Bolstering means to build up or support. Bolstering testimony is generally improper. Bolstering testimony is improper when it relates to the witness’s truthfulness on a specific occasion and when the foundational requirements of evidentiary rules are not met. Although bolstering testimony is normally inadmissible, the opposing party may "open the door" for such testimony. For example, where the defense on cross-examination creates the impression that an investigation was less than thorough, the defense has opened the door and the prosecution should be allowed the opportunity to dispel that impression.
Federal Rule of Evidence Rule 608(b), reads in relevant part as follows:
(a) Opinion and reputation evidence of character. The credibility of a witness may be attacked or supported by evidence in the form of opinion or reputation, but subject to these limitations: (1) the evidence may refer only to character for truthfulness or untruthfulness, and (2) evidence of truthful character is admissible only after the character of the witness for truthfulness has been attacked by opinion or reputation evidence or otherwise.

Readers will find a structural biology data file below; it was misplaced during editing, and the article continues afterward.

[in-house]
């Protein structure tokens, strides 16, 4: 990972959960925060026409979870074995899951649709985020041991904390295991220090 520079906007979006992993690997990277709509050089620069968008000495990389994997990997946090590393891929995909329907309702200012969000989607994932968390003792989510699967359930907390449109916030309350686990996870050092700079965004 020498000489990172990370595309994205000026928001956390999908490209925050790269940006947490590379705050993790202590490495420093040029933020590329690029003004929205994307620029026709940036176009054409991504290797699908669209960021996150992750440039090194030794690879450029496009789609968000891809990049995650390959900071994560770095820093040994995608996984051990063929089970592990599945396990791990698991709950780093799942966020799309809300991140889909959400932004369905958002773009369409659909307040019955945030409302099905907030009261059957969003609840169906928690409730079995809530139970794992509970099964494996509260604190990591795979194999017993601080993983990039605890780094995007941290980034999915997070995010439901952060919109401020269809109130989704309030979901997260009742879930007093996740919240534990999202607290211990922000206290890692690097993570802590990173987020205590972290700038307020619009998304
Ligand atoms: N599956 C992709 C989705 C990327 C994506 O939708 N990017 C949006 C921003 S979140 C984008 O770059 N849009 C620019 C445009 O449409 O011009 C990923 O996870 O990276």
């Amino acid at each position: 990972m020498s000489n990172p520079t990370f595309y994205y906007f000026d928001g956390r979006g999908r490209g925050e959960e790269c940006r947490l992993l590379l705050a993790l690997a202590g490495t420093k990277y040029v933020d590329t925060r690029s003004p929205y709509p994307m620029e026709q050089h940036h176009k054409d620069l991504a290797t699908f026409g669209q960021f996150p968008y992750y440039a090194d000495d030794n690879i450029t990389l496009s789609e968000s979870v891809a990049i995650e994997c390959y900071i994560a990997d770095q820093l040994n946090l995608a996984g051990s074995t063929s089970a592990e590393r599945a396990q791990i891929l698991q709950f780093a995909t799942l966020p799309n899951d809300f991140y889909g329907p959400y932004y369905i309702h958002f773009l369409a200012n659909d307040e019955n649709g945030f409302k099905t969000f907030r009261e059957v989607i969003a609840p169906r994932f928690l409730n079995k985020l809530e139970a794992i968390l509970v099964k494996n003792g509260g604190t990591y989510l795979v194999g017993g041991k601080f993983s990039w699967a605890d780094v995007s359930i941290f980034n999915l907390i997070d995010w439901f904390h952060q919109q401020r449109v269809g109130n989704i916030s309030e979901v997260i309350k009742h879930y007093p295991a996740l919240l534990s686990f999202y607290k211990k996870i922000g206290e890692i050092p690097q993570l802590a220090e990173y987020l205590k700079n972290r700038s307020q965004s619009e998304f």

(b) Specific instances of conduct. Specific instances of the conduct of a witness, for the purpose of attacking or supporting the witness' credibility, other than conviction of crime as provided in rule 609, may not be proved by extrinsic evidence. They may, however, in the discretion of the court, if probative of truthfulness or untruthfulness, be inquired into on cross-examination of the witness (1) concerning the witness' character for truthfulness or untruthfulness, or (2) concerning the character for truthfulness or untruthfulness of another witness as to which character the witness being cross-examined has testified.
Under Rule 608(b), attacks or rehabilitation of witnesses with respect to credibility are limited to reputation and opinion evidence. Specific instances of the conduct of a witness for the purpose of attacking or supporting the witness's credibility generally are barred.